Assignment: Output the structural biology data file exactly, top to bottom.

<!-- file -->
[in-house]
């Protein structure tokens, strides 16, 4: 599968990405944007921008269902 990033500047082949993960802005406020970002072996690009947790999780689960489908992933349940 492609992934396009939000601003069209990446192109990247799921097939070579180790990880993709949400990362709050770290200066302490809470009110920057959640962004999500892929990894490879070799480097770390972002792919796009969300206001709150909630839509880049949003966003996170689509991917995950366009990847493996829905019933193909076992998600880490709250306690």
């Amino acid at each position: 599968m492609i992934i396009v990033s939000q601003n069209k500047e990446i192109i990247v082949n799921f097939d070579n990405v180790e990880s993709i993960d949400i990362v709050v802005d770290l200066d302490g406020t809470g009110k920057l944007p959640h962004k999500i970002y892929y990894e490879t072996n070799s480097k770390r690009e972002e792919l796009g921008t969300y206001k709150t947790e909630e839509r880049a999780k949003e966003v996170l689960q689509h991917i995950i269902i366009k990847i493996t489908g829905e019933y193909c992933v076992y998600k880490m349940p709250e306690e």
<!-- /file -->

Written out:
[in-house]
């Protein structure tokens, strides 16, 4: 599968990405944007921008269902 990033500047082949993960802005406020970002072996690009947790999780689960489908992933349940 492609992934396009939000601003069209990446192109990247799921097939070579180790990880993709949400990362709050770290200066302490809470009110920057959640962004999500892929990894490879070799480097770390972002792919796009969300206001709150909630839509880049949003966003996170689509991917995950366009990847493996829905019933193909076992998600880490709250306690």
């Amino acid at each position: 599968m492609i992934i396009v990033s939000q601003n069209k500047e990446i192109i990247v082949n799921f097939d070579n990405v180790e990880s993709i993960d949400i990362v709050v802005d770290l200066d302490g406020t809470g009110k920057l944007p959640h962004k999500i970002y892929y990894e490879t072996n070799s480097k770390r690009e972002e792919l796009g921008t969300y206001k709150t947790e909630e839509r880049a999780k949003e966003v996170l689960q689509h991917i995950i269902i366009k990847i493996t489908g829905e019933y193909c992933v076992y998600k880490m349940p709250e306690e």